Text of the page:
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Probate Alternatives in California: You May Have Options

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Written by Troy Werner

Troy Werner has been an indispensable asset to The Werner Law Firm since joining in 2009, providing exceptional legal service to its clients.

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POSTED ON: July 11, 2019

While not the most complex in the country, California's probate process can be both frustrating and long-winded for many concerned with finding the best possible way to pass on their wealth to the next generation. Luckily, multiple California probate alternatives ease the process. Probate occurs when a person dies, and a court is called to […]

While not the most complex in the country, California's probate process can be both frustrating and long-winded for many concerned with finding the best possible way to pass on their wealth to the next generation. Luckily, multiple California probate alternatives ease the process. Probate occurs when a person dies, and a court is called to determine what to do with the deceased’s belongings.

In some cases, assets that are exempt from probate pass directly to predetermined beneficiaries. Other assets pass through probate, where a will is presented, proven, and executed by someone appointed by the court (and the will). Without a last will and testament, or other forms of estate planning, a person is considered to have died intestate, causing their belongings to be automatically distributed to the next of kin as per California’s probate code.

Although estate planning is often seen as an exclusive tool for the rich and elderly, anyone with any form of wealth or property to their name should consider how what they own will transfer over to their loved ones in the unfortunate event that something unexpected might cut life short. If you own a home, a vehicle, a business, or otherwise possess wealth that outweighs any potential or existing debts, then it’s a sensible decision to think about how to prepare for a transfer of assets when you pass away.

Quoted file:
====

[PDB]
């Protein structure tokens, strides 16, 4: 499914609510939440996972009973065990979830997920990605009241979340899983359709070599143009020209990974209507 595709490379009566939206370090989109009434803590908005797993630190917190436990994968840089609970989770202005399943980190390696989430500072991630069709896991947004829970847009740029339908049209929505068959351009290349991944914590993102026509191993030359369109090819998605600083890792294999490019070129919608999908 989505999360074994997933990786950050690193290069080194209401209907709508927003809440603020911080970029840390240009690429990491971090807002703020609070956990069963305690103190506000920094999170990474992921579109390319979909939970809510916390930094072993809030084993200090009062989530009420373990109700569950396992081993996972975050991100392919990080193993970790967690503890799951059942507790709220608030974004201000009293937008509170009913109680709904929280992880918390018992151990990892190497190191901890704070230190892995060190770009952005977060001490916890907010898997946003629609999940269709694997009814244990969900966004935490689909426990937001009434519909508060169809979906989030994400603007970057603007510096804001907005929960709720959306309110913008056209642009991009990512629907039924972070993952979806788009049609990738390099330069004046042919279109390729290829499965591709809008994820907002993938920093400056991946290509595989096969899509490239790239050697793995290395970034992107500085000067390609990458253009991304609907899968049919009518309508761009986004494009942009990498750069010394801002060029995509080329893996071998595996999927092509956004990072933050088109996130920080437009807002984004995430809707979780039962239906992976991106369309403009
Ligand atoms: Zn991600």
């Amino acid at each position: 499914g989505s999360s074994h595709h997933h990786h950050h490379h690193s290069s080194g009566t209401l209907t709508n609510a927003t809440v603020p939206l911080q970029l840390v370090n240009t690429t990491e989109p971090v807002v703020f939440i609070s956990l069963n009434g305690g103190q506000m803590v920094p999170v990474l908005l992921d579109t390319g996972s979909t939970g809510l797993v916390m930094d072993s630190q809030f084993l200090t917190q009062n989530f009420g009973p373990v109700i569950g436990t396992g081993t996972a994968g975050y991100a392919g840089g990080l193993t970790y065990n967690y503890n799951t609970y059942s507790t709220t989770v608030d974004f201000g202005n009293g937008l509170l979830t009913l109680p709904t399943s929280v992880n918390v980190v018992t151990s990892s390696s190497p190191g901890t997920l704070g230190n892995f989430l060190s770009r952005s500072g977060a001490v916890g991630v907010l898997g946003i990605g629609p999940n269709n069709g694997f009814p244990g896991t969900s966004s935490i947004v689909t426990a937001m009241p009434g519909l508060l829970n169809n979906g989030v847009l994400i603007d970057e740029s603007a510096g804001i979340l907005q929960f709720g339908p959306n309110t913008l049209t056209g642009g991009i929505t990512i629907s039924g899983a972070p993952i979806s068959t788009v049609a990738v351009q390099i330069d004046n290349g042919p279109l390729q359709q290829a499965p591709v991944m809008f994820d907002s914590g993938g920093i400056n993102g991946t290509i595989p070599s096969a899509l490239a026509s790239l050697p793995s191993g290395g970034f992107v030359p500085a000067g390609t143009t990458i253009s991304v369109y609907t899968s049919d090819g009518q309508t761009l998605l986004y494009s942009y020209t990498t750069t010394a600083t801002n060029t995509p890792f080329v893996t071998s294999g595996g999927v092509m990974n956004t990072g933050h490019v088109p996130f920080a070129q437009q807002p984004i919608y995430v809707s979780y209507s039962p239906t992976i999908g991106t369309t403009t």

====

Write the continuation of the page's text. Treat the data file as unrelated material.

While estate planning decisions can be difficult to prepare, they are not difficult to amend or reverse. Experts suggest preparing an estate plan when you begin to accrue wealth, start a family, and then go over your estate plan every five years or so/whenever a major change occurs in the family (death, birth, marriage, divorce, etc.). Depending on your estate's size, it could very well be worth your time considering an estate plan.

What’s Wrong With Probate?

The probate process is inconsequential for a large portion of Americans, but many stand to have much to lose should the entirety of their estate pass through the probate process. While proving a will and overseeing the process of distributing a decedent’s assets seems like a simple two-step process, the average length of a probate case tends to be close to a full year, costing families thousands of dollars in legal fees, as well as a sizeable headache.

While it might seem more expensive at first to seek legal help to bypass probate, it’s often more financially sound to utilize estate planning to minimize the assets going through probate than to wait for a sizeable estate to go through the entire process. A few California probate alternatives include the following.

Small Estate Probate Transfer

Any estate with a total value at or under $150,000 is typically exempt from much of the probate process instead of going through an expedited version of the process, often saving families both time and money. This ensures that decedents with smaller estates don’t have to invest in further simplifying the process, so their family can enjoy the fruits of their labor.

However, many larger estates can reduce the portion of their estate made to go through probate down to $150,000, creating the opportunity to take advantage of this expedited process. At the cost of utilizing other estate planning tools to take care of the rest of the estate, a decedent’s remaining wealth can pass through to their kin without going through the entire probate process.